I have just finished reading Norine Dresser's American Vampires: Fans, Victims, Practitioners, a rather unorganized look into the idea of the vampire and its impact on American culture. Dr. Dresser, a folklorist, jumps around quite a bit: she discusses a sexual perversion called oral sadism, lists vampire fan clubs, describes vampires' appearances in television and film, and in the book's best chapter, discusses a group of genetic diseases called porphyrias, which were the center of a media frenzy beginning in 1985 when Dr. David Dolphin proposed that its symptoms may have given rise in the Middle Ages to the vampire myth.
Without being too harsh with Dolphin, Dresser cites medieval legends, compares the actual symptoms of the various forms of porphyria, and thoroughly explodes Dolphin's hypothesis. Dolphin proposes that porphyria sufferers have adverse reactions to garlic; Dresser gets information from doctors indicating this is false. Dolphin proposes that porphyria sufferers could find relief by drinking blood; this is also false. Dresser also reveals that Dolphin's ideas of vampirism come mostly from the image of the creature constructed by Bram Stoker, and not from pre-existing legends.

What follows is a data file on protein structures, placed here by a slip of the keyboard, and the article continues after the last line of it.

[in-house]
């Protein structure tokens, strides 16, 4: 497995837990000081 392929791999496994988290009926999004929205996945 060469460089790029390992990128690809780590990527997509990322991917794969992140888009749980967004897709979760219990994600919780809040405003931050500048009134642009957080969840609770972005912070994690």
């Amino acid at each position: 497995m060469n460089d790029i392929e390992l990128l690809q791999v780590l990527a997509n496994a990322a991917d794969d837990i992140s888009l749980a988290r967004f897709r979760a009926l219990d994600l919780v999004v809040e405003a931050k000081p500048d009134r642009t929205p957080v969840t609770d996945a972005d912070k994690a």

But the most interesting part of this chapter, which makes this to me a profound book and not merely an informative one, is Dresser's discussions of porphyria sufferers who were ostracized or mocked by friends, family, and coworkers as a result of Dolphin's hypothesis (a result Dolphin hadn't anticipated). Although most of the examples Dresser cites of people making jokes about porphyria clearly meant it to be harmless, it isn't harmless to those who have the condition. This has led me to a resolution to change the way I discuss disorders--of any kind--on this blog or elsewhere. Even well-meant jokes can sting when people are suffering. I think of some of the ways I've discussed homosexuality in previous posts and am not much pleased with myself.
Also, I'm inclined to say I wish I had read this before Snuffles, Lucky, and I had written our review of Twilight. In her discussion of fan groups, particularly associated with the TV horror soap opera Dark Shadows, which began its run in 1966. Vampire romance and fangirl vampire fantasies about dangerous but alluring vampire men, rather than being merely a contemporary fad as I had supposed, have been around for decades. Stephenie Meyers has not simply capitalized on a current craze, but has instead constructed her own take on something within fandom that is both widespread and enduring. That doesn't make the romance in her book any healthier, but it does help explain why her unhealthy romance is so popular.